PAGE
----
Youve heard of the new boring. Well, welcome to the new polite. So, you might ask, what happened to the arrogance and aggression that used to be bywords for rock ‘n roll. These days I tend to go to gigs where bands cant quite believe that anyone has turned up and express continual thanks that so many people have. Unable to comprehend the scale of their popularity, these artists deluge the audience with appreciation and humility. Summer Camps proud homecoming at Londons Scala was another case in point; two incredibly civil and well-spoken musicians who made the capacity crowd feel they were their best friends. Actually while egos still have their place, the new polite might stand a better chance of achieving world peace.
“Everything changes when you grow old” is the first thing you read on the Summer Camp website and Wednesday night was all about youthful exuberance. It was mostly a young crowd; female biased and included an uncommon number of girls who use Ugly Betty as a style guide. Summer Camp seemed to have taken a cue from this too with guitar and synth man, Jeremy Warmsley, resplendent in a bulky blue Hawaiian shirt and the lovely songstress, Elizabeth Sankey, in a dress that could have doubled as a beach towel. Joined by a drummer friend of the band (later civilly announced as just William), Summer Camp made an immediate impression opening with their albums title track, Welcome To Condale; its irresistible “Coming home” chorus countering the darker images painted by the main lyric.
Breezing through songs from Condale and one from the Young EP, theres a sense that the band are coasting a little. Though now and then sounding over-nasal in the mix, Sankeys voice has surprising power and managed to soar over what was at times an uncomfortably dominant synth bass; the kind that makes you want to see a stomach surgeon. Warmsleys guitar has a sharp tongue and cutting edge but the crowd reaction was no more than approving. It all changed with the high energy guitar intro to Down which signalled an upward curve reflected by the audience response. It was followed by an absolutely stellar vocal line from Sankey on the atmospheric Done Forever a kind of Debbie Harry meets Florence moment.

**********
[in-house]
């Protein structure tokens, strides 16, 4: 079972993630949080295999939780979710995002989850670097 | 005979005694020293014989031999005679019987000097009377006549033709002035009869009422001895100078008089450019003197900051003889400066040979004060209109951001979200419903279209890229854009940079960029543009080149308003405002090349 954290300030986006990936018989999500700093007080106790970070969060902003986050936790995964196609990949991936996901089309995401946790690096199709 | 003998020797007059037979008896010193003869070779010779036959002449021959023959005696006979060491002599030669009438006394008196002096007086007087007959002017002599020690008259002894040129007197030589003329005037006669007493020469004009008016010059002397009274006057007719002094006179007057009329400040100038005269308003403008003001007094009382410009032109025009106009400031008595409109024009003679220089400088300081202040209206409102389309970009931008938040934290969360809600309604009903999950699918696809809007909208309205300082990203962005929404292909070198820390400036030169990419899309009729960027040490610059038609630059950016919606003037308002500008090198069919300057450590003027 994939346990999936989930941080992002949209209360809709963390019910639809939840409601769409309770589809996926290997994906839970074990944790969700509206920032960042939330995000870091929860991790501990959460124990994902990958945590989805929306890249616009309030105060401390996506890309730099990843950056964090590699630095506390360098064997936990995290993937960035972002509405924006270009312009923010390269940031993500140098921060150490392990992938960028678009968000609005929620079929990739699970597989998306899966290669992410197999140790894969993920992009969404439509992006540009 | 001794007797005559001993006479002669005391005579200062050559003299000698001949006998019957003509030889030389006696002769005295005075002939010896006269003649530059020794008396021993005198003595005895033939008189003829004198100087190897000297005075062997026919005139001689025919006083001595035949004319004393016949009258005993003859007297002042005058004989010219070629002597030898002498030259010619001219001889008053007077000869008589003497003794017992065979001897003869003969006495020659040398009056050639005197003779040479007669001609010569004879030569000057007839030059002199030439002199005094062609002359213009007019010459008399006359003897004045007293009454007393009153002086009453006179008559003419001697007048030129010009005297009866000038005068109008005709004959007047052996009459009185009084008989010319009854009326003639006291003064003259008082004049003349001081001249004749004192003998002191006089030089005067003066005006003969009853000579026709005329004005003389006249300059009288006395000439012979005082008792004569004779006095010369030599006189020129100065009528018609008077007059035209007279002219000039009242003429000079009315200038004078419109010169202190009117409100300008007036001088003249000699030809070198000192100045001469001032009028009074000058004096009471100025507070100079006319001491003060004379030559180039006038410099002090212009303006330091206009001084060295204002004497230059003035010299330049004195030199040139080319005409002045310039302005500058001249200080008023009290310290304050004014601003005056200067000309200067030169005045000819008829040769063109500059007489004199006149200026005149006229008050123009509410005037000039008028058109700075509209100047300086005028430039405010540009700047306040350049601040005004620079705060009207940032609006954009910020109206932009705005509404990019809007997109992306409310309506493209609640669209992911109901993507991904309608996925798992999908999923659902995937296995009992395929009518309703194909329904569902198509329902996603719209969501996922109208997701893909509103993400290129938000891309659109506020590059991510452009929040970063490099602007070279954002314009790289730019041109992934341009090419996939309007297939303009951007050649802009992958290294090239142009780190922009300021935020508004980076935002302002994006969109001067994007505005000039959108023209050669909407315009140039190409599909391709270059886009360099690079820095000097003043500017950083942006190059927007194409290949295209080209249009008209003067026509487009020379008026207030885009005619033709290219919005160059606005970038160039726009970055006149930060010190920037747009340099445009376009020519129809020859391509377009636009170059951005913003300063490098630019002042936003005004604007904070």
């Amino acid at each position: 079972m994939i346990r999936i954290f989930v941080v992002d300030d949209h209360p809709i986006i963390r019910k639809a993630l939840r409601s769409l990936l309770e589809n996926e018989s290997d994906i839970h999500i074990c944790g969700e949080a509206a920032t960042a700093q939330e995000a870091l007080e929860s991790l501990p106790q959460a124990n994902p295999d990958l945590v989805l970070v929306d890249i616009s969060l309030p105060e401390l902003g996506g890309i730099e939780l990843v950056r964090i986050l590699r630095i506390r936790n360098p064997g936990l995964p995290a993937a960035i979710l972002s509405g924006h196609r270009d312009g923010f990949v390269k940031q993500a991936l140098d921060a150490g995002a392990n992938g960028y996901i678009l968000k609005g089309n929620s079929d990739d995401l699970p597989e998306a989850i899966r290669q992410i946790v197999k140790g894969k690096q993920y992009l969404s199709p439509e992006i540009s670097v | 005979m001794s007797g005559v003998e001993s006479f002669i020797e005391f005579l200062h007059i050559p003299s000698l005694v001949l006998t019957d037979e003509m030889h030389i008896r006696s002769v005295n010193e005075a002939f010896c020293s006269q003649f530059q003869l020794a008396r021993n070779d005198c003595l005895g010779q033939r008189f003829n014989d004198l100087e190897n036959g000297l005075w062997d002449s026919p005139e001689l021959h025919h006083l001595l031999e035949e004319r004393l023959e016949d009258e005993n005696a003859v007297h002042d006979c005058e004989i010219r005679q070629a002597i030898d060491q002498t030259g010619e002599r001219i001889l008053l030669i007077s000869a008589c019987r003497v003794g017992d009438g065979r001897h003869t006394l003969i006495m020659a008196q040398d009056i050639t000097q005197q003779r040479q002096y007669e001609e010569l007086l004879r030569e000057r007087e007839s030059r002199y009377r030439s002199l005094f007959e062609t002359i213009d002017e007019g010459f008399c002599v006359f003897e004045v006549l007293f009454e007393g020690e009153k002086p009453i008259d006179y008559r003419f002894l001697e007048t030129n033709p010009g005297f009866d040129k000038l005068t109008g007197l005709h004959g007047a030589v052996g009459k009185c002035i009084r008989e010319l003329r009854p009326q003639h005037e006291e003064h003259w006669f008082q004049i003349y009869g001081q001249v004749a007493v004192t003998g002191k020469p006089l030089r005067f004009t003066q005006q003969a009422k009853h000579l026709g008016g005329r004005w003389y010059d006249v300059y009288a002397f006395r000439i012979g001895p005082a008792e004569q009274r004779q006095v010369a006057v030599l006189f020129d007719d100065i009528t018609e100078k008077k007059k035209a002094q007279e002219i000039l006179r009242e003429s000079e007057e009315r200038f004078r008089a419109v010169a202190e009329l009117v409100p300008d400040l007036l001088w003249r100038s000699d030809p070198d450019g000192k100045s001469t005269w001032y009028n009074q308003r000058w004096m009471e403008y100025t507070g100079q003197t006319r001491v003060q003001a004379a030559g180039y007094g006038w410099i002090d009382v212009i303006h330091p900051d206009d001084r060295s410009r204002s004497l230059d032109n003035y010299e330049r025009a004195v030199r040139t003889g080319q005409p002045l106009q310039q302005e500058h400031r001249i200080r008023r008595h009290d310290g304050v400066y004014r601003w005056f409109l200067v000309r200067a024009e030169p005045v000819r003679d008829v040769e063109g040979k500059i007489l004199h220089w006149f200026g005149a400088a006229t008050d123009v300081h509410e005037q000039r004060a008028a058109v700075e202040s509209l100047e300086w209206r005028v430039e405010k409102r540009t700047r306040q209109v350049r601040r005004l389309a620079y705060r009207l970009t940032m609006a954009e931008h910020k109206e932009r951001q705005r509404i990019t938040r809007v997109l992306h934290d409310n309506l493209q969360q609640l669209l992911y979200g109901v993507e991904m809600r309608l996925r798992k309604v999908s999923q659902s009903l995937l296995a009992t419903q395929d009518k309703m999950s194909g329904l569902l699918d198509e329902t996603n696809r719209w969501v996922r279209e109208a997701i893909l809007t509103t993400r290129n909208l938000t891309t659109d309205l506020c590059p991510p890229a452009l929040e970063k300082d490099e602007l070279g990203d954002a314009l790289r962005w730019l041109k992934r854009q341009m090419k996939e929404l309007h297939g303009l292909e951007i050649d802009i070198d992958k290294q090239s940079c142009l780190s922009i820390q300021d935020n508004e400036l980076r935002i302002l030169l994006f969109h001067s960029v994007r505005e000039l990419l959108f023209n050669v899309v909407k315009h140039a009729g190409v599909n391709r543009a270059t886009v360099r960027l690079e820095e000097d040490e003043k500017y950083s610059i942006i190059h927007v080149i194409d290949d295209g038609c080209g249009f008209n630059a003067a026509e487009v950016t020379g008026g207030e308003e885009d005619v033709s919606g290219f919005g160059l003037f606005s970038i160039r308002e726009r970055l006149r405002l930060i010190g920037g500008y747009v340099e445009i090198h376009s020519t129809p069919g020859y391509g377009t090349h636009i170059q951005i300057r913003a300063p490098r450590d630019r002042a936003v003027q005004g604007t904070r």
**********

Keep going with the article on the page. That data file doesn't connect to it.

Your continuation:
Buoyed by this success, the band introduced a couple of new songs of which (Give Me) Life especially shone out. A big chord opening prepared the way for some classic 80s synth pop that called to mind New Order or a more joyful division. Sankey out battled the progressively louder synth bass and pounding drums with another towering vocal performance. If this wasnt enough crowd pleasure, what followed next was one of those precious live moments as the duo decamped to take a stroll among the crowd, treating us to a wholly unplugged version of Losing My Mind. Those chatting quickly fell silent as the serenade continued with Sankey stopping to flirt or pose while maintaining a pitch perfect vocal. Magical stuff.
They could hardly fail, following this with the ultra catchy singalong Ghost Train and their summer anthem, Better Off Without You before closing the set with the darkly emotive I Want You played to an appropriate backdrop of footage from John Hughes Pretty In Pink. Sankeys vocal strength and ability to hold ultra long sustained notes put the inevitable bass boom in its place. There could only be one you wanted. Encores were fully merited and duly delivered in the contrasting shape of Fleetwood Macs Everywhere, given a soft acoustic treatment, and the pulsating fuzz of Brian Krakow with Warmsley now stepping up to take the lead. This band already has an impressive catalogue of pop tunes that stay with you in the way that classic songs do. Much of the duos content deals with coming of age and as a live act that pretty much sums up where Summer Camp is right now. Should be interesting to see what the next age brings.
Photography by (c) Nathan Dainty - www.verycreative.me.
Welcome To Condale
Last American Virgin
Nobody Knows You
Round The Moon
(Give Me) Life
Losing My Mind
Better Off Without You
I Want You
Everywhere (Fleetwood Mac cover)